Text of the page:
Corporal Jennifer Lyons-Negus stands guard at the Catafalque in Kingaroy’s Memorial Park

November 11, 2021

The rain held off for Kingaroy’s annual commemoration of Remembrance Day at the Rotunda in Memorial Park on Thursday.

A small crowd of former Defence Force personnel, schoolchildren and members of the public turned up to honour Australia’s war dead and wounded from more than a century of conflicts.

Remembrance Day – or Armistice Day as it was originally known – marks the exact time that the Armistice was signed to end World War I: the 11th hour of the 11th day of the 11th month.

But November 11 no longer just honours World War I casualties. It’s meaning has been expanded to include all conflicts and peace-keeping missions that Australians have been involved in since 1918.

Guest speaker was Flight Sergeant Troy Taylor from the Defence Force School of Signals at Cabarlah.

He said it had been estimated that 38 Australian defence members were killed every single day during World War I.

However, it was not just the soldiers, sailors and aviators who had served their country; it was also their families back at home.

“It’s been more than 100 years since the guns fell silent on the Western Front in the last days of that war,” Flt Sgt Taylor said.

“It’s also been almost 100 years since the foundation stone of the Memorial Rotunda here was laid.

“A hundred years of ceremonies like these.

“One might question why we continue to hold these ceremonies after all this time, however ceremonies like these, and days like these, serve an important purpose.

“On a day like this we can honour those who came before us, who have been through conditions which many people alive today – myself included – can’t properly imagine.

“It was their duty and sacrifice that allowed this country to be as it is today. Not just the physical infrastructure and people of the country, but as a nation, our culture and spirit having been shaped by our involvement in conflict.

“This shaping has not made us into a fearful, bitter or warlike people but rather honest, resilient and optimistic.

“A day like this reminds us of the consequences of war. We do not focus on the so-called glory of war, on great victories or battlefield success.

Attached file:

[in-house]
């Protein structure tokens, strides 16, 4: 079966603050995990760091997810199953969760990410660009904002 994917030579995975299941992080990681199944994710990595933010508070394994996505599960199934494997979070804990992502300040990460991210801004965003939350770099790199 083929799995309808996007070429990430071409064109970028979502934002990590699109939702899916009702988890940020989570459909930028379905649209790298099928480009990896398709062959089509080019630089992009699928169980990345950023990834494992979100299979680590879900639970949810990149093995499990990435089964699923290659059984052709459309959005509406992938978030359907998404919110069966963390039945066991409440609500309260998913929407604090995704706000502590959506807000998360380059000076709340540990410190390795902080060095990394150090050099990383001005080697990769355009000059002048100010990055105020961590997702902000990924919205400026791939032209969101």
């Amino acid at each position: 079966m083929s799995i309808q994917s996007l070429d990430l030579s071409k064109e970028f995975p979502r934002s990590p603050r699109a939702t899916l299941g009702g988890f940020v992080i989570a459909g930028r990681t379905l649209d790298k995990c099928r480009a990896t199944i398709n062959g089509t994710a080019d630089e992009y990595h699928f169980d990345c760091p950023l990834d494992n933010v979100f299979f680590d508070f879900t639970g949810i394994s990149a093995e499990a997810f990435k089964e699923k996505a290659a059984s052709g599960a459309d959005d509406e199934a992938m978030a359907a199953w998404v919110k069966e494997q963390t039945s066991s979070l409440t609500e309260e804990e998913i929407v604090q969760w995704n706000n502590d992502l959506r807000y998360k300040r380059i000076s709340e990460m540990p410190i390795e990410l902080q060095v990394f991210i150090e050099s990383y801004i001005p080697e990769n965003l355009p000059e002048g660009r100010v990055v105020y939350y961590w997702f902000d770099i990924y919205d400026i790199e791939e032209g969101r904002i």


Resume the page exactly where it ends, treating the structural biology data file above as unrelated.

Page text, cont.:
“Remembrance Day is not about inspiring our young men and women to wage war.

“Instead, we honour the courage of fortitude of those who fought in our place. We pause in solemn remembrance for the fallen.

“In part, we do all this so that our youths and our country doesn’t rush into an unjust war. This is especially important in an increasingly uncertain world with heightened global tensions.”

Flt Sgt Taylor enlisted in the RAAF in June 2001 as a Signals Operator – Linguist. He underwent initial employment training at the Joint Telecommunications School at Cabarlah, specialising in south-east Asian languages.

After initial training, he was posted to Canberra in 2002, fulfilling a number of linguist and intelligence related roles over the next several years.

In 2008, he undertook further study, specialising in Persian.

In 2011, he deployed to Afghanistan as part of Operation Slipper, providing intelligence support to Australian and allied forces in Oruzgan province.

In 2015, he returned to Canberra, again fulfilling linguist and intelligence-related roles.

In 2018, Flt Sgt Taylor was posted to Army Special Operations Command HQ as an RAAF Liaison Officer, providing intelligence functions in support of special operations.

In 2021, Flt Sgt Taylor posted back to the Defence Force School of Signals at Cabarlah, and took up his current role as the Manager of Advanced Training where he oversees the delivery of training to ADF members from the Army, Navy and Air Force.

Guest speaker Flight Sergeant Troy Taylor spoke about the importance of Remembrance Day in 2021
Piper Ross Page led the mini-parade to the Rotunda in Memorial Park
The mini-parade marched from near the Memorial Park bridge
The Catafalque guard was made up of representatives from the Army, Navy and Air Force … Corporal Ben Batten, Able Seaman Dylan Grubb, Leading Seaman Ryan Lomsargis and Corporal Jennifer Lyons-Negus
The Kingaroy State High School choir, under the direction of Sue Dowideit-Reiger, sang Amazing Grace and the National Anthems of Australia and New Zealand … the anthems were sung in Yugambeh (a language from south-east Queensland), Maori and English

Wreaths were laid by students from the Kingaroy SHS …

… and St John’s Lutheran School
Student leaders represented St John’s Lutheran School at the commemoration
Former South Burnett mayor Keith Campbell, who opened the commemoration with a prayer,, with the president of the Kingaroy-Memerambi RSL Sub-Branch, Don Davey
Kingaroy State High School Year 10 student Carl McDonald, who did the Welcome To Country, with Cr Danita Potter, Inspector Chris Pemberton, guest speaker Flight Sergeant Troy Taylor and Cr Kirstie Schumacher

* * *

Gallery Of Photos

Anderssons Fruit Market for quality fruits and vegetables


One Response to "Kingaroy Remembers, Lest We Forget"

Leave a Reply

Your email address will not be published.